Vogue International Editor Suzy Menkes is the best-known fashion journalist in the world. After 25 years commenting on fashion for the International Herald Tribune (rebranded recently as The International New York Times), Suzy Menkes now writes exclusively for Vogue online, covering fashion worldwide.
In advance of the Second Condé Nast International Conference in Seoul, Suzy interviews the South Korean fashion phenomenon Juun.J
14 Апреля 2016
As the models took a wide stride down the runway in an abandoned train station in Florence, I read a word printed on the sleeve of an oversize jacket. “Gender” was the message from Juun.J, the Korean menswear designer who has become an international phenomenon.
Juun.J is re-defining 21st-century men’s fashion, creating collections with a dash of “gender blending” as well as subtle references to classic Korean costume. When we met, I asked him why Seoul has become a touchstone for modernity, and why Korean culture has gone global with K-Pop, K-Art, and certainly K-Fashion.
“The young generation in Korea is unique — and their characteristic focus is on that uniqueness,” Juun.J explained. “Koreans are speedy and Seoul especially has all the culture you can imagine. The young generation chooses what they want, and are speedy and unique at the same time. They blend it all in and make it their home culture.”
Since I had just caught up with Korean rap star G-Dragon, who was working on a fashion look with Seoul’s Boon the Shop, I was aware of how much K-Pop had advanced the power and style of Korea — even if Juun.J himself habitually shows his collections during Paris menswear. He told me about the power of music in his home country.
“Korean people have always loved music; always loved dance,” he said. “Maybe that’s one of the reasons why K-Pop and K-Music is so big. When you go to Korea, everywhere you see ‘noraebang’, which is Korean for karaoke — a lot of people enjoy singing.”
Suzy with Seohyun Lee, President and CEO of Samsung Construction and Trading
Renowned Japanese illustrator Hajime Sorayama provided the futuristic imagery on Juun.J’s leather coats and jackets
Fascinated by Juun.J’s playful but powerful style, I asked him how he would define his work, which often requires re-interpreting the classic cut of trench coats, creating outsize bomber jackets, and changing the cut of impeccably tailored suits by loosening and rounding off the trousers.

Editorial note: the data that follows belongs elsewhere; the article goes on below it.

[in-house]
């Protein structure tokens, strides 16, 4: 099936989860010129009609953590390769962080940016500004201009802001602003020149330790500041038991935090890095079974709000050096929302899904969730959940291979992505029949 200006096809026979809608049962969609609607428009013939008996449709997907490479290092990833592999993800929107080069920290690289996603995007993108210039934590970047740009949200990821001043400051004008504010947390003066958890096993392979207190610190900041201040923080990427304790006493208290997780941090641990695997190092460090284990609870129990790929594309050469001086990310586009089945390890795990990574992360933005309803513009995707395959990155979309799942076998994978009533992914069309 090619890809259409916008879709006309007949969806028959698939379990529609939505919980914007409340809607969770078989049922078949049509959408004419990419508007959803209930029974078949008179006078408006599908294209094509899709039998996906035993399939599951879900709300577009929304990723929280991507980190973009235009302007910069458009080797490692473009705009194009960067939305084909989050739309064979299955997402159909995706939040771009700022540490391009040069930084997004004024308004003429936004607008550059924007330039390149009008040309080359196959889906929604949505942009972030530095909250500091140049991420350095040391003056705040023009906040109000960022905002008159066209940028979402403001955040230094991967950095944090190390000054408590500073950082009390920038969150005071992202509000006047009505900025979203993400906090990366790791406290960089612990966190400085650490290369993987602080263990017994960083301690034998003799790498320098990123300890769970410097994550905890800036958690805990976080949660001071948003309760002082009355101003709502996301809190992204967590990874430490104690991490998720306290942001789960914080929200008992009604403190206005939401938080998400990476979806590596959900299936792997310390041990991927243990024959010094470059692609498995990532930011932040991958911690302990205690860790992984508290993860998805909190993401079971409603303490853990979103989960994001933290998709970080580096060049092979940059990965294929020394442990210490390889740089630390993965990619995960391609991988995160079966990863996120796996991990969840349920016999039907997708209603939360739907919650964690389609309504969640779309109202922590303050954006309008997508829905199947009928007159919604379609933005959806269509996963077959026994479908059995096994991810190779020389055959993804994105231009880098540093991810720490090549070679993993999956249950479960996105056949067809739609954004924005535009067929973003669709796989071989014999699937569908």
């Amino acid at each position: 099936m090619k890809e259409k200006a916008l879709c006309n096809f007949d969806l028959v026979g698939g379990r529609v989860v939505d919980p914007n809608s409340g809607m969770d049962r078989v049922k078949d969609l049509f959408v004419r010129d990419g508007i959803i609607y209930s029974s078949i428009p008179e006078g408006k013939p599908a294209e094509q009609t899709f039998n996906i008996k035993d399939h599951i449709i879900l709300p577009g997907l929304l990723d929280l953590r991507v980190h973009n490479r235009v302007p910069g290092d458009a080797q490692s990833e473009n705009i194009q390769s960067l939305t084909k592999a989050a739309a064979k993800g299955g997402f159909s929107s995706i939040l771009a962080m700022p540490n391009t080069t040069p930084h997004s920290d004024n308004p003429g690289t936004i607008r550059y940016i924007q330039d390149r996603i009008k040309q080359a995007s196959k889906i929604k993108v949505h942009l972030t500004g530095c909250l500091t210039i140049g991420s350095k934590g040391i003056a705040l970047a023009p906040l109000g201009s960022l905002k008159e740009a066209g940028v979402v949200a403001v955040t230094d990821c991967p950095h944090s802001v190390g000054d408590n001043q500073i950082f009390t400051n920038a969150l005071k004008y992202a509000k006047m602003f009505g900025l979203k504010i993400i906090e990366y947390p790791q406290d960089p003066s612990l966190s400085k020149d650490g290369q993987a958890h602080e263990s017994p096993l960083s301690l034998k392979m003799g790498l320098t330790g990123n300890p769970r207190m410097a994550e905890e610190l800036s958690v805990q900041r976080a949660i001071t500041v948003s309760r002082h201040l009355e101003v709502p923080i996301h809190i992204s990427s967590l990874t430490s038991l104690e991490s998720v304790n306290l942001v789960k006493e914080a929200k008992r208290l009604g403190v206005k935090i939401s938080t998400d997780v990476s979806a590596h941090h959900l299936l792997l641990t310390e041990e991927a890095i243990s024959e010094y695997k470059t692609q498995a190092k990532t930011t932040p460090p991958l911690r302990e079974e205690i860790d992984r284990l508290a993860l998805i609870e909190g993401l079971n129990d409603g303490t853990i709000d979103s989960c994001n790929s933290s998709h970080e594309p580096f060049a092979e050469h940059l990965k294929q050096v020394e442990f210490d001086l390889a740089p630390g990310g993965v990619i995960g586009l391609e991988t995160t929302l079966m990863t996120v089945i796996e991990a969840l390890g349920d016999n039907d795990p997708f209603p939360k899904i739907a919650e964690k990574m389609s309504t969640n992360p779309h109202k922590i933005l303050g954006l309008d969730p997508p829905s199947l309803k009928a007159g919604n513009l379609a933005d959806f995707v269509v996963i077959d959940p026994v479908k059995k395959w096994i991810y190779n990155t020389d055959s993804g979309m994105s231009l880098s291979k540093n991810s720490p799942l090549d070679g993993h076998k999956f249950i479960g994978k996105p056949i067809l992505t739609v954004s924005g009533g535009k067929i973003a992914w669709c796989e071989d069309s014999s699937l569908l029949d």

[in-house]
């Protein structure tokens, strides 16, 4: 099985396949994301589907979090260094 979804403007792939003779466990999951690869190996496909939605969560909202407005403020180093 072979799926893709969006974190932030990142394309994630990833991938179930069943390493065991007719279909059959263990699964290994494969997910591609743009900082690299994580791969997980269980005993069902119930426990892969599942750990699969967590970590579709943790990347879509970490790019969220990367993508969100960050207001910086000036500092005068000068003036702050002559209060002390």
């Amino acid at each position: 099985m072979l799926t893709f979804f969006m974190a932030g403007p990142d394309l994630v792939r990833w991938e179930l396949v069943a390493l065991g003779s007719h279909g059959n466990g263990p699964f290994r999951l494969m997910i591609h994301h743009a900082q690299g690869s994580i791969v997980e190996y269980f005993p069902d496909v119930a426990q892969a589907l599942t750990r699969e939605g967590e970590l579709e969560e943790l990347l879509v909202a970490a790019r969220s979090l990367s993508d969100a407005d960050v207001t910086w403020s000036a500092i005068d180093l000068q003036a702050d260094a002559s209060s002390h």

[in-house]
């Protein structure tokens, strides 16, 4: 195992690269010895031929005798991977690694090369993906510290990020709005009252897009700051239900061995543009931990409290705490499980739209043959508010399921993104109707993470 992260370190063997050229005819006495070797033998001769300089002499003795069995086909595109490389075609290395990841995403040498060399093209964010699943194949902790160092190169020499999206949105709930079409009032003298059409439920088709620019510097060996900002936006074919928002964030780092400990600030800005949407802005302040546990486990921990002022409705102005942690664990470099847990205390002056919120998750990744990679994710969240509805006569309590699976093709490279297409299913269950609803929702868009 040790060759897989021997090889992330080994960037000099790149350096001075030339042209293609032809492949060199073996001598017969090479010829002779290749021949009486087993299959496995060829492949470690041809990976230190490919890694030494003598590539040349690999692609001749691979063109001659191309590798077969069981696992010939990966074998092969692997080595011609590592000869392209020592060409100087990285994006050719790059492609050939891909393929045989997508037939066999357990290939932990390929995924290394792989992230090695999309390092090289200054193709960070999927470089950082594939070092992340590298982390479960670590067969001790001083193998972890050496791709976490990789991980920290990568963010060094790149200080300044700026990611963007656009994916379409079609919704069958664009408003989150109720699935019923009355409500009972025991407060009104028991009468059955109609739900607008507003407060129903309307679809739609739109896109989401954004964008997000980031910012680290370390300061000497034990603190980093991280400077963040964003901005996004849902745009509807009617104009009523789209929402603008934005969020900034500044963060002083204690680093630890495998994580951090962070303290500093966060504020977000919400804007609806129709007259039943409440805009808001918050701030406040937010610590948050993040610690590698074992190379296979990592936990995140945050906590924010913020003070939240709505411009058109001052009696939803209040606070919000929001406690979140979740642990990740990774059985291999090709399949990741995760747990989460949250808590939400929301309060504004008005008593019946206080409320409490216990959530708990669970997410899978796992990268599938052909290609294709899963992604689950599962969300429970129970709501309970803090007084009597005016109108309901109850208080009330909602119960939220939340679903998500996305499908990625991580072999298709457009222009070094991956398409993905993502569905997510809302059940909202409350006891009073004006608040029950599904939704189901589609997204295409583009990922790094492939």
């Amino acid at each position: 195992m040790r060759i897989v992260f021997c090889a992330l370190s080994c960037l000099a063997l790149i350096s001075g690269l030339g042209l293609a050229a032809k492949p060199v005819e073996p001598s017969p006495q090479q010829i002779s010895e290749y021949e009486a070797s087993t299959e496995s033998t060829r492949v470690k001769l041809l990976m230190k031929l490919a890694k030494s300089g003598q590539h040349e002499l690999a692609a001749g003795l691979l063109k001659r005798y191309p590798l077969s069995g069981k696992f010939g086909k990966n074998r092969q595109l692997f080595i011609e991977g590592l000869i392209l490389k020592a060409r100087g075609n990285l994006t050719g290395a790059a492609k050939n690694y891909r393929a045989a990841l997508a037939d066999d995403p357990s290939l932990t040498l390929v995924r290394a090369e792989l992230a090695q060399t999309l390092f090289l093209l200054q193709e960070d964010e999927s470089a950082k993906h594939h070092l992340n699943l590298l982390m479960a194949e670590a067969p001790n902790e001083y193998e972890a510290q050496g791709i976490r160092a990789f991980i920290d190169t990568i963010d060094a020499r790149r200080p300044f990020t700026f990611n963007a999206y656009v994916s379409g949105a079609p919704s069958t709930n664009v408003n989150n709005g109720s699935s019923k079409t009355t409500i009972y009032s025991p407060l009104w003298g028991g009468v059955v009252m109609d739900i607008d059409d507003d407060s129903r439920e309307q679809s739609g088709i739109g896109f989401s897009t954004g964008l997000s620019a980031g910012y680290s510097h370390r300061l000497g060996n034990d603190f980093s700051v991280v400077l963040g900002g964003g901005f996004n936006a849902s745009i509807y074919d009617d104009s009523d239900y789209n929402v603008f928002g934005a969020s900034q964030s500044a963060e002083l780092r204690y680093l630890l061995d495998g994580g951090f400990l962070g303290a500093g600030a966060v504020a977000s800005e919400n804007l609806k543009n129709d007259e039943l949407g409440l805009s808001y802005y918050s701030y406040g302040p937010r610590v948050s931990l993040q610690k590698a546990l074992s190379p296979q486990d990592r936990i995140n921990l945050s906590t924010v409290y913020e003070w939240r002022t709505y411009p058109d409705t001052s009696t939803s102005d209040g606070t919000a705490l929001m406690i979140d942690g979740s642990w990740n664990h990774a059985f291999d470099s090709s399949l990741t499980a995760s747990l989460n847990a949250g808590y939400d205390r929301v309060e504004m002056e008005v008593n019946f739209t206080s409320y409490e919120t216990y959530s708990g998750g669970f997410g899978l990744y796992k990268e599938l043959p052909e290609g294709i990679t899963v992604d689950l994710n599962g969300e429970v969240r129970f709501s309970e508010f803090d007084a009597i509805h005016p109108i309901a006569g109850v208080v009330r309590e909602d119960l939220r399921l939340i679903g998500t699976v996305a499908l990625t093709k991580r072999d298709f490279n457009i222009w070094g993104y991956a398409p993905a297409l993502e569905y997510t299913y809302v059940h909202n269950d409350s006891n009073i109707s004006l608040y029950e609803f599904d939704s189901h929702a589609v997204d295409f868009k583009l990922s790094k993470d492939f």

“In my recent collection, I really wanted to show a dramatic contrast,” he said. “I also wanted to find the break point – I didn’t want it to be too masculine, nor too feminine — it’s the trend these days. In my recent collection, I wanted to show the drastic contrast – but at the same time that exact mix point.”
I knew that Samsung’s Cheil Industries division was the support behind Juun.J’s success and his company’s growth. The designer explained that SFDF (Samsung Fashion Design Fund) was a significant source of funding in Korea and a great help for fledgling brands to grow and go global.
I had also been told that the presence of American soldiers in South Korea had a major cultural effect on an entire generation, and Juun.J confirmed my thoughts. “It’s more than American bases and American soldiers in Seoul and elsewhere in Korea — it’s that all Korean males have to be in the army or another military service,” Juun.J said.
“It's a mandatory military service and I myself was in the army for three years. At the time I really hated uniforms because I thought they didn’t look good. But once I was discharged, after three years of service, I started to notice how practical and beautiful they are. Now I have more and more military elements or concepts within my discipline.”
When Juun.J spoke about his interest in art and his recent collaboration with renowned Japanese illustrator Hajime Sorayama, I told him how powerful his designs had looked in the fashion section of the recent exhibition in Paris, “Korea Now!”. The designer then set out his fashion manifesto.
“I love big contrasts, dramatic contrasts, and in my collections there is big volume set against skinny volume,” Juun.J said. “I also love to play with strong contrasts of material. Maybe it’s my taste as a designer to love that big contrast. I usually don’t look at my collections for a while, but then, after a long time, I look back at them. Now I can see that they resemble or have the feeling of a warrior’s clothes, representing hundreds of years of Korea.”
Let’s offer a salute to Juun.J for being such a dynamic fashion warrior.
The Second Condé Nast International Luxury Conference runs from the 20th-21st April at The Shilla, Seoul. Visit www.cniluxury.com for more; follow the Conference on Twitter and Instagram: @CNILuxury; search #CNILux
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